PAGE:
• In Kazakhstan, Rolls-Royce paid commissions of $5.4 million to multiple advisors, knowing that at least a portion of the payments would be used to bribe officials involved in a state-owned joint venture that was building a pipeline between Kazakhstan and China. Rolls-Royce also hired a local distributor, knowing that it was actually owned by a high-ranking official with decision-making authority over the company’s ability to continue operating in the market. During this time, the state-owned joint venture awarded multiple contracts to Rolls-Royce.
  • In Azerbaijan, Rolls-Royce used intermediaries to pay $7.8 million in bribes to officials at the state-owned and -controlled oil company, which awarded multiple contracts to Rolls-Royce during the same time period.
  • In Angola, Rolls-Royce used an intermediary to pay $2.4 million in bribes to officials at a state-owned and -controlled oil company, which awarded three contracts to Rolls-Royce during the same time period.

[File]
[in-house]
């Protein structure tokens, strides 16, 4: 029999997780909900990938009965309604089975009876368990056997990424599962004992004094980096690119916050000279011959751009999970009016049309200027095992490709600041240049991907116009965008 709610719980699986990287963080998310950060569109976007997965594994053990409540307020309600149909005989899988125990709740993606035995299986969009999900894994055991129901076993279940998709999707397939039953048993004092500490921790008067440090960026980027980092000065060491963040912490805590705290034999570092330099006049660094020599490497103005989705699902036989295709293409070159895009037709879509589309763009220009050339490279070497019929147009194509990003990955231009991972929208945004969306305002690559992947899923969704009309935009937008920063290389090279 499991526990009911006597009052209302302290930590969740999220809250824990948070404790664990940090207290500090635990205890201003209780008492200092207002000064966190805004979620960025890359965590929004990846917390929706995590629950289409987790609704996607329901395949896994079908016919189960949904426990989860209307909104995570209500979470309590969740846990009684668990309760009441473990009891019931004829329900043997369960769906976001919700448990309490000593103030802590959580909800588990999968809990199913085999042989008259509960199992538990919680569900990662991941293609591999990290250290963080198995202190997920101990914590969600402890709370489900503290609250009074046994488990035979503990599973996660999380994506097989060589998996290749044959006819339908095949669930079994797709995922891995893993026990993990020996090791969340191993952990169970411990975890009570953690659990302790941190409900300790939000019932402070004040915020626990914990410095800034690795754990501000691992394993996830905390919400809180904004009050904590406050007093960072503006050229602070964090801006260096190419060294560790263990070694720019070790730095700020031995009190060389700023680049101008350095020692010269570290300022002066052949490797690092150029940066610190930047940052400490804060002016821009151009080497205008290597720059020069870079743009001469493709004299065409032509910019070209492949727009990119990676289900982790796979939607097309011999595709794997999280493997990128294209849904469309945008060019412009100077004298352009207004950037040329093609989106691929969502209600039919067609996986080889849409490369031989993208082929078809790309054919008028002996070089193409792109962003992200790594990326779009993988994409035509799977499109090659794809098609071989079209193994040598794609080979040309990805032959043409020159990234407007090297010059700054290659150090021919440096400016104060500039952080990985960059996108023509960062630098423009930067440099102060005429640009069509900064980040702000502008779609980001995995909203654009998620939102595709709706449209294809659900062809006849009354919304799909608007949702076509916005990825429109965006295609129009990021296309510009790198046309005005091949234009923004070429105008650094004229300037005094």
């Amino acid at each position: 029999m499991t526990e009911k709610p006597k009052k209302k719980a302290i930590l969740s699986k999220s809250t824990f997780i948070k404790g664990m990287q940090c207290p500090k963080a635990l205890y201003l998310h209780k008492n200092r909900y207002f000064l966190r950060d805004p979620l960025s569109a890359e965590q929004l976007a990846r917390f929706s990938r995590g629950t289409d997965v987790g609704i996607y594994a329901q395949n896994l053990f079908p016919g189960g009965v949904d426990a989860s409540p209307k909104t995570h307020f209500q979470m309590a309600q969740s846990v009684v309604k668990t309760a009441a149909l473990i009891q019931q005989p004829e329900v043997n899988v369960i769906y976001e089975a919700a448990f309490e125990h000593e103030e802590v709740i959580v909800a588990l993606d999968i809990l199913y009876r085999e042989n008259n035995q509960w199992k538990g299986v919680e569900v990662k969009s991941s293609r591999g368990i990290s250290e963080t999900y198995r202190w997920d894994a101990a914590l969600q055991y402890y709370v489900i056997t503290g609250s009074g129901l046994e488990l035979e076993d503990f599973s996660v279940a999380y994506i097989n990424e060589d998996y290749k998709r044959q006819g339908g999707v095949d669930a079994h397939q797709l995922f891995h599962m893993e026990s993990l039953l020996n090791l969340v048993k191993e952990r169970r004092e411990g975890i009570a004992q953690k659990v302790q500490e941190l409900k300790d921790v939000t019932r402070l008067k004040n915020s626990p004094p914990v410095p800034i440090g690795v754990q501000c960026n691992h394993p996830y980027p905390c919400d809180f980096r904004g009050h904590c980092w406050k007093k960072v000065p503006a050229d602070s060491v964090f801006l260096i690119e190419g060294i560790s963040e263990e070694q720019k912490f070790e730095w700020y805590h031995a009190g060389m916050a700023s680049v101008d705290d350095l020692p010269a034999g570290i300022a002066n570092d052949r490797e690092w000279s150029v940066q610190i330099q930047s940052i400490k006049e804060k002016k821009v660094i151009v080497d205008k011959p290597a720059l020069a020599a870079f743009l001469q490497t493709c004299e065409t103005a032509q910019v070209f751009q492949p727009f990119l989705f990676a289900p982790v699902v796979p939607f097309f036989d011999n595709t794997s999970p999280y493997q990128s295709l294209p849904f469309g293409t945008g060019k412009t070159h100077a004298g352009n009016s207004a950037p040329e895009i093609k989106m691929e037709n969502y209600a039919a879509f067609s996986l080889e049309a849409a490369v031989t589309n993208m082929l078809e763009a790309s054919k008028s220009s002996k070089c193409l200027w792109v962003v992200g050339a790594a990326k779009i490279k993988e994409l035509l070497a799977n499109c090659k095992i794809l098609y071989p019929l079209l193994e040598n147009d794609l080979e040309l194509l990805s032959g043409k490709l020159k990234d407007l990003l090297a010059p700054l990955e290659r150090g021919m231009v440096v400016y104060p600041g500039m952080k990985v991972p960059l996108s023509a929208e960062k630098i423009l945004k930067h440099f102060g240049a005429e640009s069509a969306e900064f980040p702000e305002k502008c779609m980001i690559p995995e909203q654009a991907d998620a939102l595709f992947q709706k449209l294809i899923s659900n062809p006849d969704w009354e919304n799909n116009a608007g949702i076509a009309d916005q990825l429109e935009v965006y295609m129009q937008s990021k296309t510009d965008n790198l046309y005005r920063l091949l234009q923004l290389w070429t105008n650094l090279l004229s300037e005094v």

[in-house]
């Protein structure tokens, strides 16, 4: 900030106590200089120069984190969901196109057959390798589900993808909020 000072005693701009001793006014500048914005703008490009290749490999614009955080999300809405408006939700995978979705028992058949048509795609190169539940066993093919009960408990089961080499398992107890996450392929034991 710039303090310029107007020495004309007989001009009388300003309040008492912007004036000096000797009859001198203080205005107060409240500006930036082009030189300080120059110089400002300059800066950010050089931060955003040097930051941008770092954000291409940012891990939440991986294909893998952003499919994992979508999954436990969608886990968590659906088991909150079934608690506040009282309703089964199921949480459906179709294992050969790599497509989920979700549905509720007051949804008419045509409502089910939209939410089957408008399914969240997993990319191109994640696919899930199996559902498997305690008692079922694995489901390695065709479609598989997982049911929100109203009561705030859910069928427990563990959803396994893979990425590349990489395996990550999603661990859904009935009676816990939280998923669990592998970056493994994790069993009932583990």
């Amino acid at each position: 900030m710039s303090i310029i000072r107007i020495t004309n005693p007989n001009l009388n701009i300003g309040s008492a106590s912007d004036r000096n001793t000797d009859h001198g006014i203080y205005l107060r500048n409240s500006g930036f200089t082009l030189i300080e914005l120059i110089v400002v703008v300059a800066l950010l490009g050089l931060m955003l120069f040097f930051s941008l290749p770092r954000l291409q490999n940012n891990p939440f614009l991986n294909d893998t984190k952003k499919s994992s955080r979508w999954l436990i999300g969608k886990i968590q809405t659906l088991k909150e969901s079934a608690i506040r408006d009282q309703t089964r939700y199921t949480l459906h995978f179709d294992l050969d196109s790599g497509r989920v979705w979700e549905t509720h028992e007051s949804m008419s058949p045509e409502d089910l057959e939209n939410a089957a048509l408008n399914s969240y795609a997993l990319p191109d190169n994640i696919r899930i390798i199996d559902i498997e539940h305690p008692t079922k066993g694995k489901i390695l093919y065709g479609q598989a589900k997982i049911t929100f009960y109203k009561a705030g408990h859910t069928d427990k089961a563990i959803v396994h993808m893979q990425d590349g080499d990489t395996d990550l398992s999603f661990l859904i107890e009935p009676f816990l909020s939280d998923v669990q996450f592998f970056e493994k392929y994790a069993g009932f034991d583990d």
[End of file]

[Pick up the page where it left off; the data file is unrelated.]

• In Iraq, Rolls-Royce supplied turbines to a state-owned and -controlled oil company. When Iraqi officials expressed concerns about the turbines and threatened to blacklist Rolls-Royce from doing future business in Iraq, Rolls-Royce’s intermediary paid bribes to the officials to persuade them to accept the turbines and not blacklist the company.